Traditionally, spirituality is associated more with faith rather than experimentation. However, some spiritual teachers such as Eckhart Tolle speak the language of experimentation. In fact, Ekchart’s experiments are typically low-cost. For example, he says, “One conscious breath in and out is a meditation”. In this article, let’s explore one such experiment Eckhart suggests which I call “Catch me if you can”.
Well, the overall objective is simple – you want your mind to be peaceful as much as possible. Perhaps it is peaceful most of the time, except, may be, when you are provoked by someone – say your boss. Dimitry from Moscow asked this question to Eckhart during Eckhart's interview with Oprah Winfrey, “When I am criticized, I get into power games, so can you recommend something?” To which Eckhart asked Dimitry, “When do you become aware of your frustrated state? after a few minutes? End of the day?” Dimitry answered, “It depends upon the situation. If the situation is minor, I am aware of it five minutes after. But when I am deeply criticized by my boss, I can be in this state for a week.”
Now, Eckhart’s experiment is as follows. Whenever you get into a negative emotion such as frustration or anger, you need to observe how long you remain completely lost in that state. Note that once you are lost in, say anger, there is nothing you can do about it because you and anger are not different in that state. The recovery towards peaceful mind starts once you notice, “Oh, there is that anger in me.” At what point of time such an observation happens is the crux of this experiment.
The objective of this experiment (or game) is to catch yourself in the state as early as possible. Eckhart divides your "Gotcha" point into three stages.
· Stage-1: You catch yourself just before you are going to become angry – perhaps you notice the trigger such as your boss’s criticism and become alert. Your goal is to catch yourself in stage-1 as much as possible. Why? Because your emotion can’t sustain itself for long when you detach yourself from it.
· Stage-2: You catch yourself as you are entering the state i.e. you catch yourself getting angry. Perhaps you can’t do much about it and you get angry anyway. Perhaps the awareness subsides the emotion before it takes off.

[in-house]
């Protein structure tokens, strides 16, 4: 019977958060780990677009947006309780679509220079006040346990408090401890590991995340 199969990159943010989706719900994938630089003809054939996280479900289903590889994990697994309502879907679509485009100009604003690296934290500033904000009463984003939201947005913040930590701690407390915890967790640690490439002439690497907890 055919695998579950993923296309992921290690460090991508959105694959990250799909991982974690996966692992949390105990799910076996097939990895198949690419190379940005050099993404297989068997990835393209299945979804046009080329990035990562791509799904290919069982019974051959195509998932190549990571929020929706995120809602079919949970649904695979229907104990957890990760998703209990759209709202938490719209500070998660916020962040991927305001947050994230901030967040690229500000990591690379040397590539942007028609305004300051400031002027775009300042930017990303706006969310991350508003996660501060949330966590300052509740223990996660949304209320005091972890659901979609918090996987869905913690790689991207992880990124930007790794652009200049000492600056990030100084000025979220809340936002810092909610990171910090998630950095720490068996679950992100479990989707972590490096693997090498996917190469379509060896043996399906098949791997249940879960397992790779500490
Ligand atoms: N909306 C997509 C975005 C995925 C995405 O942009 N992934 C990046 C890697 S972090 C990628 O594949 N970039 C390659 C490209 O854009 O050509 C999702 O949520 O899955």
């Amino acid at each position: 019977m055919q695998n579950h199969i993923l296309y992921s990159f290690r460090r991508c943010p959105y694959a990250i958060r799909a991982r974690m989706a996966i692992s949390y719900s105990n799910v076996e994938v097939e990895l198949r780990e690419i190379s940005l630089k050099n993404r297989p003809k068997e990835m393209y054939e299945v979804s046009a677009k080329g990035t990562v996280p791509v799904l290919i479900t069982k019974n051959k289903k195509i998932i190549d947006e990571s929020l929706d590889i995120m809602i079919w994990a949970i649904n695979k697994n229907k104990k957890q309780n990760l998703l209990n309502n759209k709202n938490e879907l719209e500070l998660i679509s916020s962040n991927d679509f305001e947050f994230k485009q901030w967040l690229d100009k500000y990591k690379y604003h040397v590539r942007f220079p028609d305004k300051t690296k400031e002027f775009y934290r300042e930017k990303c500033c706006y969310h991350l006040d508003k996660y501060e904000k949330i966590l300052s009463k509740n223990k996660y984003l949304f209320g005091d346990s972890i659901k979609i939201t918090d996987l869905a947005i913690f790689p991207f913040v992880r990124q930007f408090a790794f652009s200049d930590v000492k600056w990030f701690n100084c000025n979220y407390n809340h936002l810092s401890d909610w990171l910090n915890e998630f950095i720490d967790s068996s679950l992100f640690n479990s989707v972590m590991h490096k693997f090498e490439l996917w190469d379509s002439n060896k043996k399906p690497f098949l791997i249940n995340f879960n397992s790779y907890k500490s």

· Stage-3: Like Dimitry, you catch yourself in the state (say anger) after some time. It could be a few minutes or as much as a week after you enter into the state. This is when most of us become aware of our emotional state.
For example, the last time I got angry was when I was standing in a payment queue at Adiga restaurant on M G Road and one person just barged in and went directly to the counter. I got angry and told him to stand in the queue. He did. And within a minute I became aware of my anger and it subsided 10-15 minutes later. It was a stage-3 observation i.e. catching myself in angry state. Could it be in stage-2 next time? Let’s see.
I see following challenge in extending this experiment. It may work for extreme emotions such as frustration or anger. Could it also work for low-intensity emotions such as anxiety? How easy will it be to catch yourself getting anxious? I don’t know. Any ideas?
Source: Primary source for this reflection is Eckhart’s interview by Oprah Winfrey on chapter 4 of Eckhart’s book “A New Earth”. Dimtry’s question starts at 53:10. A similar question was asked by Dionne from Port of Spain, Trinidad at 44:06. Unfortunately, the video is no longer available online.
Eckhart describes this experiment in the following video "Dealing with anger, resistance and pessimism" (7:15)